But of course, as they transport Mothra’s egg back Japan, they run into a massive fire-breathing problem – Godzilla. It seems that same meteorite landed very close to where Godzilla was hibernating (that’s a happy convinience!), and now he’s pissed off and wants to wreck their ship. At this point, the right-hand man reveals his true intentions and says that he plans to sell both Mothra’s egg and the Cosmos to his company, which Takuya fights him for until Mothra erupts from her egg to fight Godzilla.

Before I go any further, I should briefly mention the third monster in this movie, Battra. The Cosmos describe Battra as an evil Mothra, who sees mankind as the true threat to the planet and will stop at nothing until we’re all eliminated. To me, Battra is a huge waste of potential – an evil-version of Mothra is a great idea in concept, but the film doesn’t do anything with it. If we got to see all of Mothra’s unqiue concepts turned on their heads, like a truly evil version of Mothra’s fairies or a island that worships Battra like a God and hear their philisophy that would have been amazing. But instead, Battra is just another monster for both Mothra and Godzilla to fight and that’s about it.

It also doesn’t help that Toho gave Battra the same roar as another one of their monsters, Rodan. Lame.


After Godzilla and Mothra fight for a while, Battra suddenly shows up and interfers in the fight, going after Godzilla specifically. The two start battling underwater while Mothra uses this opportunity to escape. Eventually, an underwater volcano just so happens to erupt right underneath Godzilla and Battra (that’s a happy convinience!) and the two are swallowed up by the volcano, with everyone assuming the two are dead, even though this particular Godzilla survived five years inside of a volcano already.

Spoiler alert: Godzilla and Battra survived the underwater volcano! Though this does eventually lead to the coolest scene in the movie: Godzilla making Mt. Fuji erupt so he could climb out of it, with the implication being that he swam through molten lava from the south Pacific all the way to Japan. Badass.

Oh wait, I actually said something good about this movie! Let’s balance that out with another movie this one rips off, the original “Mothra.” The right-hand goon ends up stealing the Cosmos away from Takuya and Masako when they’re not looking and he takes them back to his boss. Almost immediately, the Cosmos start singing to Mothra, the sign that she is on her way get the two of them back.

It’s not enough that this film wants to rip off not just one successful Mothra movie, but two. This was the major story focus in the 1961 film – a bunch of greedy selfish assholes steal from Infant Island and Mothra rampages her way through Tokyo to get the fairies back. It gives off the feeling that this movie lacks soul of its own, just bits and pieces borrowed from other films and pieced back together to make it look whole. But if you look in the right places, you see the cracks and how the pieces don’t fit together.

So Mothra waltzes through Tokyo, the military cannot do anything, the selfish assholes realize they messed up and ruined their company by bringing the fairies here, and then Mothra starts her metamorphosis into her adult winged-form. At this point, Godzilla, and Battra show up again, Battra changes into his winged form (with a little less pomp-and-circumstance, unlike Mothra who emerges from a cocoon to a crowd of thousands of stunned on-lookers and the Cosmos singing to her: Battra just flips a switch and boom, he has wings). This all leads to our big showdown in the heart of Yokohama between our three monsters.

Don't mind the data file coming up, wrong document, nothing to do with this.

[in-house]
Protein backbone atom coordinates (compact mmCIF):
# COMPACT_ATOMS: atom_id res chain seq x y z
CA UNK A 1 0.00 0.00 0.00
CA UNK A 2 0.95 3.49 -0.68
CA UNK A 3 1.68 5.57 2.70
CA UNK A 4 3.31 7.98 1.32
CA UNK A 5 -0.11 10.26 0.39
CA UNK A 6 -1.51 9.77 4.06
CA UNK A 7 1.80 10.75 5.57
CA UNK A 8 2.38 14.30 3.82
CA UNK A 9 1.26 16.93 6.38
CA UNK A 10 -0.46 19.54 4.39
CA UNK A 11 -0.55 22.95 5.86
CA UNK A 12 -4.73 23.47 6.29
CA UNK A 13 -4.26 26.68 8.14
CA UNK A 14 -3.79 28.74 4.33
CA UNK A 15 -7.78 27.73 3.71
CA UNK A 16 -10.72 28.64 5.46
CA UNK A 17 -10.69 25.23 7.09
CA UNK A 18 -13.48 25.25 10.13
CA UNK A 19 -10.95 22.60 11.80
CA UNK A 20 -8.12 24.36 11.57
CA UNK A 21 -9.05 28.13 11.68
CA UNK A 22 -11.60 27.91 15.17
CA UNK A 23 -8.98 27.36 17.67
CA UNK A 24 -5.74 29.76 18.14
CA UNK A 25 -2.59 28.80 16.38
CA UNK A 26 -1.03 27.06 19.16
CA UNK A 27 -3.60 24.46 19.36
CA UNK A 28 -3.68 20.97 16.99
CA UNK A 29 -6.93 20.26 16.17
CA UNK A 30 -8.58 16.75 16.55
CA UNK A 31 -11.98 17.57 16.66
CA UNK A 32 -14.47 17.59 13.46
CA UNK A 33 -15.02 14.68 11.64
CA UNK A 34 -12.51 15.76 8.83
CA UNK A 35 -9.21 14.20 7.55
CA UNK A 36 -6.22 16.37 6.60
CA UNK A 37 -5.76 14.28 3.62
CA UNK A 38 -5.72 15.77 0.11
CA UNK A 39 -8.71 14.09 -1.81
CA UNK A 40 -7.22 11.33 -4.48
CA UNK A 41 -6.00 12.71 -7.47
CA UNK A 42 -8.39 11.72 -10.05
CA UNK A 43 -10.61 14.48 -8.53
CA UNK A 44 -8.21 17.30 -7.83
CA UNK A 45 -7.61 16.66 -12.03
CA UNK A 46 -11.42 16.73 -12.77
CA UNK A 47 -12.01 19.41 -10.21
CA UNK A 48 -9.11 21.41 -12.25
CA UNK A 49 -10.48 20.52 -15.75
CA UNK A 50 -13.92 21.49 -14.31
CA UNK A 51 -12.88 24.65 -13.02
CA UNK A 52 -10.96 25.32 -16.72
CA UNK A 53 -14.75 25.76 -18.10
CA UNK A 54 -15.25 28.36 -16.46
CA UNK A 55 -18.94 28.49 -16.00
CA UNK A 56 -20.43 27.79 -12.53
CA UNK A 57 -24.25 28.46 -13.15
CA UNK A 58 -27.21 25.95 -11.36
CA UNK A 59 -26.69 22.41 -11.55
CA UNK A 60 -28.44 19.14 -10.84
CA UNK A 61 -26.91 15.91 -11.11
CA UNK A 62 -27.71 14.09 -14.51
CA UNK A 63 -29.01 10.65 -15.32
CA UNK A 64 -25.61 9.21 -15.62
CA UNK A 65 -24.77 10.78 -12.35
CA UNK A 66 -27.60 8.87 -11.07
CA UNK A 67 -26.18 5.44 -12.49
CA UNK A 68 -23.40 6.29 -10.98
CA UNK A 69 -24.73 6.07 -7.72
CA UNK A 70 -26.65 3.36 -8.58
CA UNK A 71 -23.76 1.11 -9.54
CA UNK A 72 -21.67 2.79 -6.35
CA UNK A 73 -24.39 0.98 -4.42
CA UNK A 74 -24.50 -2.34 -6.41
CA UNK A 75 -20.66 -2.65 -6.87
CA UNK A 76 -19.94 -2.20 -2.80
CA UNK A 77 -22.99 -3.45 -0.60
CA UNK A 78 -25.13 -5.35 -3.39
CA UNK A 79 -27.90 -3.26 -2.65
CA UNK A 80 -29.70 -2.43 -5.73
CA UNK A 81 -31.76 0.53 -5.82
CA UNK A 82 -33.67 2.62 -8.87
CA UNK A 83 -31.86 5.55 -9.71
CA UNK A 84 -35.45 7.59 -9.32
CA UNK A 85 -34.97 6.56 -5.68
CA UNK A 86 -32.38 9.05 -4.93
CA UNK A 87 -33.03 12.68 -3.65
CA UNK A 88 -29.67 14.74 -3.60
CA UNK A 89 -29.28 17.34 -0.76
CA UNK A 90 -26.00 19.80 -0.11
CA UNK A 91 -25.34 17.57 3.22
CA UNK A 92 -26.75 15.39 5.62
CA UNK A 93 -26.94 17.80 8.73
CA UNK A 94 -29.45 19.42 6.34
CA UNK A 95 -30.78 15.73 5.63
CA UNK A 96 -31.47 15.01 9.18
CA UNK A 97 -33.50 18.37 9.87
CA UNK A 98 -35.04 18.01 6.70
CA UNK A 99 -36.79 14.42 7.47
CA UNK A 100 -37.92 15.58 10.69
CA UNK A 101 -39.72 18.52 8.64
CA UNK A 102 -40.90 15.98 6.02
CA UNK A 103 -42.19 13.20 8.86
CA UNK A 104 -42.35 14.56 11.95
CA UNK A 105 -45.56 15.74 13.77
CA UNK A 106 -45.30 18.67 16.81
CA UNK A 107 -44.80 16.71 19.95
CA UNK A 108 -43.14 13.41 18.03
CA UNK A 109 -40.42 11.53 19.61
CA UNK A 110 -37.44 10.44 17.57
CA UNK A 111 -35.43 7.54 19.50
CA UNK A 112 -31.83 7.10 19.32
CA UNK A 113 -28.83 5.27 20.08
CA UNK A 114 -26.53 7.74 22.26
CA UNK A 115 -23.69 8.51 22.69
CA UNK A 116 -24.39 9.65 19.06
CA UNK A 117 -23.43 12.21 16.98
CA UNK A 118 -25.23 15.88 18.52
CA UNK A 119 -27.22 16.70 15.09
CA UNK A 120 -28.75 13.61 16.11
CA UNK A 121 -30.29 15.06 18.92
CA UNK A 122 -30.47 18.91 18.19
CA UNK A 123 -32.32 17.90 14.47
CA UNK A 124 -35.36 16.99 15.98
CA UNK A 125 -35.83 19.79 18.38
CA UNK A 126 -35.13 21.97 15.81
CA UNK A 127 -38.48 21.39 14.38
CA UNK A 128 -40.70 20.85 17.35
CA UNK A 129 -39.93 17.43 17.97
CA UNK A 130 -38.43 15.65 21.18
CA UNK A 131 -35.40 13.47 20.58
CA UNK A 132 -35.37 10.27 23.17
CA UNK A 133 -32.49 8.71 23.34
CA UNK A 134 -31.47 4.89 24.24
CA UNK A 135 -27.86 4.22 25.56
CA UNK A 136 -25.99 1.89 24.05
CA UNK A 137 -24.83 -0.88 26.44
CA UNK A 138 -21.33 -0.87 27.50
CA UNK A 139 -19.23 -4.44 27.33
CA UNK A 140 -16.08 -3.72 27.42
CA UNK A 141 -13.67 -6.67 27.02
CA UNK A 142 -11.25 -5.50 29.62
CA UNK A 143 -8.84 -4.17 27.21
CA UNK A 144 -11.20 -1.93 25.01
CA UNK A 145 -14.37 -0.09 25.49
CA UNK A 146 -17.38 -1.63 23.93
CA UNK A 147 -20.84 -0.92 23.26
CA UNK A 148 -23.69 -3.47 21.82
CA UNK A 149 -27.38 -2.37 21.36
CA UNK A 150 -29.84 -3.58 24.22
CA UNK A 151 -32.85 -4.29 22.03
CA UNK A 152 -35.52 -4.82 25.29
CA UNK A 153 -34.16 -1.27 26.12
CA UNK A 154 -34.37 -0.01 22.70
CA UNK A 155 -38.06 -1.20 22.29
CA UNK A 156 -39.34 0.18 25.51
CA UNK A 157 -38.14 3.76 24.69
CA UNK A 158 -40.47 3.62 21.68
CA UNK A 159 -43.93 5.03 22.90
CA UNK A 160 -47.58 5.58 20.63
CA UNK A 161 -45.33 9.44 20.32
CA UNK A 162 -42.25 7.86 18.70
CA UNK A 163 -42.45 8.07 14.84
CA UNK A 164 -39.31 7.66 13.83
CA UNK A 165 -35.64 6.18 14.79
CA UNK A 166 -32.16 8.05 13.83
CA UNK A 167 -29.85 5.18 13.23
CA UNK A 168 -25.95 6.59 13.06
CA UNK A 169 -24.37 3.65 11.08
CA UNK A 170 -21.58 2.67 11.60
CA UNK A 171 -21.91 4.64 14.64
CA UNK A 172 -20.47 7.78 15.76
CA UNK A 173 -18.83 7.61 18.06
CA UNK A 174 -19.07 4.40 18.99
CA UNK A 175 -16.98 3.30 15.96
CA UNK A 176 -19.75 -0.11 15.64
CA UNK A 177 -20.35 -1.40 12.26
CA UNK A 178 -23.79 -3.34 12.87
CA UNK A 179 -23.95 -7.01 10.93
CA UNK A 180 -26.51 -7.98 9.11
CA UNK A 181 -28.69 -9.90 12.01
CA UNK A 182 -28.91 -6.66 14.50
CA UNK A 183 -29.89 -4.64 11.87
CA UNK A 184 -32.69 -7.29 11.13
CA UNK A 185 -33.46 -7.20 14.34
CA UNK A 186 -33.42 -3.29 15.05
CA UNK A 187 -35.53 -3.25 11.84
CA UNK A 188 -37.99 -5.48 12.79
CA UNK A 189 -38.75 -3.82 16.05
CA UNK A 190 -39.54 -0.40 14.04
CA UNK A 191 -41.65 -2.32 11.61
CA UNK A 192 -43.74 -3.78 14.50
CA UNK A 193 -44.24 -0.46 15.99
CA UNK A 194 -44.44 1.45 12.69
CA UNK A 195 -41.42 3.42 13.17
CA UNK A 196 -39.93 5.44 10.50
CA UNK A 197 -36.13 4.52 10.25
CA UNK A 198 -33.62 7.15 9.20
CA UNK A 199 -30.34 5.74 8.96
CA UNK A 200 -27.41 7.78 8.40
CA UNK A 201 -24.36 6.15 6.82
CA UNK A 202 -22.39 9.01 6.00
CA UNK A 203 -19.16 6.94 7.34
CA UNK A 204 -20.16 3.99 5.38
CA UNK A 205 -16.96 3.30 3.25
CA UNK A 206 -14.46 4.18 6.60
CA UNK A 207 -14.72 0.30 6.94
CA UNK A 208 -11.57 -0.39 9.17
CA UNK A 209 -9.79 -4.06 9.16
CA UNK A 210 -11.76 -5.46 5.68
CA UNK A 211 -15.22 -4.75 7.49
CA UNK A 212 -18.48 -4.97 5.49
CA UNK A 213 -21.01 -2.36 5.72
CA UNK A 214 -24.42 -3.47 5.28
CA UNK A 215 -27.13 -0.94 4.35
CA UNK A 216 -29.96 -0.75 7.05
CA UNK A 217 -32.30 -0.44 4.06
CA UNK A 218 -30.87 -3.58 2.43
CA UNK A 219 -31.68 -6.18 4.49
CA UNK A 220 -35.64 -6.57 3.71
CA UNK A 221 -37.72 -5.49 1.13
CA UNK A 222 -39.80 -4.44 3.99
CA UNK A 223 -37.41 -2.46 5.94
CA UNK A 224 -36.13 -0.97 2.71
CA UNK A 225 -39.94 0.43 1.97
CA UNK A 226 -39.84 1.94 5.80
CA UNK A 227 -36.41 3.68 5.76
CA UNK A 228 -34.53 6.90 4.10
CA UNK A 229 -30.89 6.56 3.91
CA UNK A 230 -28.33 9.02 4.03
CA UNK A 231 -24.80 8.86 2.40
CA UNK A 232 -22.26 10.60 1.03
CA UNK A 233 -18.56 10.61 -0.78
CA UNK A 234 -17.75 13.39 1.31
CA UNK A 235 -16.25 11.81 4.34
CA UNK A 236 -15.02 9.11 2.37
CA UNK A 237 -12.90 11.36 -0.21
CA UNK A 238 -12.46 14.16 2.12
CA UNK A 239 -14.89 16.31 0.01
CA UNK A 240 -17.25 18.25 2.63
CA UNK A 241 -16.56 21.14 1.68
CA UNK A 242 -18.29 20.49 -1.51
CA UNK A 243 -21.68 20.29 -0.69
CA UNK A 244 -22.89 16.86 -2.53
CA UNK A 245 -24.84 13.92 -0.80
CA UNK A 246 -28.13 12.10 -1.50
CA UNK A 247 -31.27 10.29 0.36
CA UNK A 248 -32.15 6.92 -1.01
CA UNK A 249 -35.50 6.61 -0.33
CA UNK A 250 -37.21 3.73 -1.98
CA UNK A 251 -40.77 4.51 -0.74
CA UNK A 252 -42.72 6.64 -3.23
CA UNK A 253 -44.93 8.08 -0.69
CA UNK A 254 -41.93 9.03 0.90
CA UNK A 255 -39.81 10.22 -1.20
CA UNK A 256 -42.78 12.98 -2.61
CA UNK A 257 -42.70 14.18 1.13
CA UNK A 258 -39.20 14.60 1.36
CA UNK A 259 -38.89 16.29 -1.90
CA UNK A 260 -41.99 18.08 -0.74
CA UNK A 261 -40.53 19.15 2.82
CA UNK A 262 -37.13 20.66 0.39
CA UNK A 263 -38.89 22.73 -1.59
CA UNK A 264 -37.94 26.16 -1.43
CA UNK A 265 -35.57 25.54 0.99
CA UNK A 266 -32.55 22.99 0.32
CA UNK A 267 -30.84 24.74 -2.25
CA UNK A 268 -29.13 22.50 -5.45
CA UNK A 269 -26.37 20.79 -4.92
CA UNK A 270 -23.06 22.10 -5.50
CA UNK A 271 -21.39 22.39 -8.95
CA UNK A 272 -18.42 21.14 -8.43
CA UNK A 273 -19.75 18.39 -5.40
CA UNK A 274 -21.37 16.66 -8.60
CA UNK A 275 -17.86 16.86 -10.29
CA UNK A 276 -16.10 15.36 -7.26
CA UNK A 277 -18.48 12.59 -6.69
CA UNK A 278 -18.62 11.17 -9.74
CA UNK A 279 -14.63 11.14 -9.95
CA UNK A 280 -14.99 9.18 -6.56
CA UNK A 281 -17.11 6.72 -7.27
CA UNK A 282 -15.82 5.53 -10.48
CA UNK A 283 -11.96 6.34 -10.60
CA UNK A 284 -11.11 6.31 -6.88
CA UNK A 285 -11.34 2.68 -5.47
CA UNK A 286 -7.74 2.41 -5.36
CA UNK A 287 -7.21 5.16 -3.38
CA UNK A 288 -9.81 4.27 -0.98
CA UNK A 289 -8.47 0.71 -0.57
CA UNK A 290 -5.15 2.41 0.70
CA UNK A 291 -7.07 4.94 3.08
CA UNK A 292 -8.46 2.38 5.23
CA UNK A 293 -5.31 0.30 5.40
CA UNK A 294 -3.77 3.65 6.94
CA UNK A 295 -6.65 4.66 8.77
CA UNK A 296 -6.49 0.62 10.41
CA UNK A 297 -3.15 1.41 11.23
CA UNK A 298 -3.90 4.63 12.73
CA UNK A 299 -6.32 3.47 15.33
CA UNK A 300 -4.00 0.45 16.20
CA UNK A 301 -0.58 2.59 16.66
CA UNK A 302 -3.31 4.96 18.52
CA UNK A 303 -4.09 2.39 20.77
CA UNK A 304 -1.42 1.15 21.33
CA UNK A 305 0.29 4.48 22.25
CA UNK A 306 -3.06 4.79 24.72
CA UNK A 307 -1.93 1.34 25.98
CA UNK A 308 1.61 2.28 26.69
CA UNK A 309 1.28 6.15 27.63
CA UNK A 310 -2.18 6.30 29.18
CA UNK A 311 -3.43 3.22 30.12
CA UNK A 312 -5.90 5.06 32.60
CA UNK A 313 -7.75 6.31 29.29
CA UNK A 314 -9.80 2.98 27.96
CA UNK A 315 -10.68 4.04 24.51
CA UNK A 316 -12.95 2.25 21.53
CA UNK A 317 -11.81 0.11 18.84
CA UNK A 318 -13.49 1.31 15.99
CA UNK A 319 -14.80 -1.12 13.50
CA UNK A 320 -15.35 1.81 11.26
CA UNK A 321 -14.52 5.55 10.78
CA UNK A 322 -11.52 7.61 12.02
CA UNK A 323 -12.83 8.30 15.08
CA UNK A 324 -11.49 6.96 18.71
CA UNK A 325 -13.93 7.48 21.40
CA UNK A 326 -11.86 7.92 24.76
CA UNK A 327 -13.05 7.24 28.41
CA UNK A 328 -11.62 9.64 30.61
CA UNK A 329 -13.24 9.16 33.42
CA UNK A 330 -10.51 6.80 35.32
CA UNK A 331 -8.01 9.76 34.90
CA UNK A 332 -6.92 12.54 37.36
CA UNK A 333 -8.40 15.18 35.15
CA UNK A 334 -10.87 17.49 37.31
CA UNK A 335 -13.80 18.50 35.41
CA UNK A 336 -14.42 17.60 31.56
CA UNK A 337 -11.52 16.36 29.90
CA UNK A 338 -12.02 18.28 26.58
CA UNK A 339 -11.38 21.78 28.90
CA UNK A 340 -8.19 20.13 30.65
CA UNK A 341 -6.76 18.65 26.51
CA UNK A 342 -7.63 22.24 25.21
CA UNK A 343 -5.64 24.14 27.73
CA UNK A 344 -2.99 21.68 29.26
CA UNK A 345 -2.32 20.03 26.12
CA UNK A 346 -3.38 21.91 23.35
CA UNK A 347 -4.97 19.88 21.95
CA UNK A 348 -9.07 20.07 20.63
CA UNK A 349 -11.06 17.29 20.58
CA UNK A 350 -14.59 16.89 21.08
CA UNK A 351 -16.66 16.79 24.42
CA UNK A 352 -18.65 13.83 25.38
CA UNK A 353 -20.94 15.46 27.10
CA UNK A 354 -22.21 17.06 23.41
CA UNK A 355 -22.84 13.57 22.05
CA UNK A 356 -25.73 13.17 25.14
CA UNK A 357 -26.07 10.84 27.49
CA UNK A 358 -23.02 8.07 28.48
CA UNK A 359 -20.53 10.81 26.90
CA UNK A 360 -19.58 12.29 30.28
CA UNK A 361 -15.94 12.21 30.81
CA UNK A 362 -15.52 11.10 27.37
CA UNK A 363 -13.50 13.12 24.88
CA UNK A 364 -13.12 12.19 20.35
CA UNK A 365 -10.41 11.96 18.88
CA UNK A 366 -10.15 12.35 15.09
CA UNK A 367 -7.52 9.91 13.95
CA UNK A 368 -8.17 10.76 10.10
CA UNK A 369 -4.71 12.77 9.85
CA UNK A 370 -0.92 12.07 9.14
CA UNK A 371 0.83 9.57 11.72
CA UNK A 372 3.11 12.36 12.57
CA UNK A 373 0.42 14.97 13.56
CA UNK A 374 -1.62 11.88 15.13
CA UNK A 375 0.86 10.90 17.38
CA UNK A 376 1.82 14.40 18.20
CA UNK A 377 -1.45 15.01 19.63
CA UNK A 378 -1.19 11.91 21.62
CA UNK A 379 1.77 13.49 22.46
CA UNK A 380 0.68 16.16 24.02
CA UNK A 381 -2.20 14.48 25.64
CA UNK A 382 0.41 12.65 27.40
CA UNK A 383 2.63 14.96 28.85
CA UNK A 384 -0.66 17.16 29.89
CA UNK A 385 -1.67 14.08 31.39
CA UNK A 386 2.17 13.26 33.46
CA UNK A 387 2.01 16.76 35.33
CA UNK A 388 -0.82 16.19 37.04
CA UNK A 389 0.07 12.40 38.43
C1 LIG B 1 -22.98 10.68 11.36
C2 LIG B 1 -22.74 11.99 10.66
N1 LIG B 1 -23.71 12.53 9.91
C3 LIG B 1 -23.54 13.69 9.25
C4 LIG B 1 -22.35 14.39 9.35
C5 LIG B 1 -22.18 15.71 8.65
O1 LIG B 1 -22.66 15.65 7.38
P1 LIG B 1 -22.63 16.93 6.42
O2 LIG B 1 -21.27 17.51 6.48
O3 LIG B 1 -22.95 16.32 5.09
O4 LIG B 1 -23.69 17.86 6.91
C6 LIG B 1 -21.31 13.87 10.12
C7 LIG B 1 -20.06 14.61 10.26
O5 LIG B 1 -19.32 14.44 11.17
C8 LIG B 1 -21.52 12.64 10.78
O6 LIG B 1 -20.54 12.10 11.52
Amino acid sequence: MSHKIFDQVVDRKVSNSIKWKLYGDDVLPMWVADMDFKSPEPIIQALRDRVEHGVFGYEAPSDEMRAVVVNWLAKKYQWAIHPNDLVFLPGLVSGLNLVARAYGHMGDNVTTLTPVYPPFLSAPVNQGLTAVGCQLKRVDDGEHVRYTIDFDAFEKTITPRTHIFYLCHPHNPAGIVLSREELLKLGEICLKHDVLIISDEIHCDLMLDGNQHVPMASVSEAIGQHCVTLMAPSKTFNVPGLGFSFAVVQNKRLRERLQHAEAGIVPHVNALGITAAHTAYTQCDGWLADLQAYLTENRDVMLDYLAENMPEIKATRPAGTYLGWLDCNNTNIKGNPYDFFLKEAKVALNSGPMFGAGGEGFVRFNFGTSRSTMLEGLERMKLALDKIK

The fight scenes here are okay. They’re pretty standard compared to the other Heisei films, with a particular focus on beam and energy weapons that cause lots of sparks and grunts and very little physical contact. Films like this and the next one, “Godzilla vs. MechaGodzilla II” are what gave the Heisei series the nickname of “The Beam Wars” or “The Beam Era,” where every monster had an energy-based attack, even ones who didn’t use them before like Mothra. So because every monster is always throwing beams around that leave no visible damage marks on the opponent, it’s often hard to feel invested in these fights when it feels like nothing is being accomplished.


Finally, I didn’t care for a single character in this film. Every single one of them felt like they were too far up their own asses to care about anyone other than themselves. Takyua constantly endangers his wife and daughter, as well as all of Japan, on multiple occassions, while Masako hardly ever shows any emotions towards her husband aside from contempt and regret, taking every opportunity to ridicule him. The right-hand goon gets a lot of screentime and he is all over the map, sometimes feeling bad about what he does and then moments later being fine with selling a God to his boss.

And then you have the glue that holds the Heisei series together, Ms. Miki Saegusa. She appears in six of the seven Heisei films and has little to no personality outside of having psychic powers, and mostly just uses those powers to know that Godzilla has already landed in Japan. As you can probably guess, I don’t like Miki. She is annoying, pointless, and continues to show the wasted potential in the Heisei series by introducing individuals who have psychic powers and yet never doing anything with it. This is her most minimal role, where she can somehow track the Cosmos when they’re lost, but we’ll be seeing a lot more of Miki Saegusa soon.

Overall, if you want to watch “Godzilla and Mothra: The Battle for Earth,” save yourself the trouble of watching this terrible movie and just watch the two great ones that this mostly rip-offs, “Mothra” and “Mothra vs. Godzilla.” Otherwise, this is the bottom of the barrell and my pick for the worst Heisei film.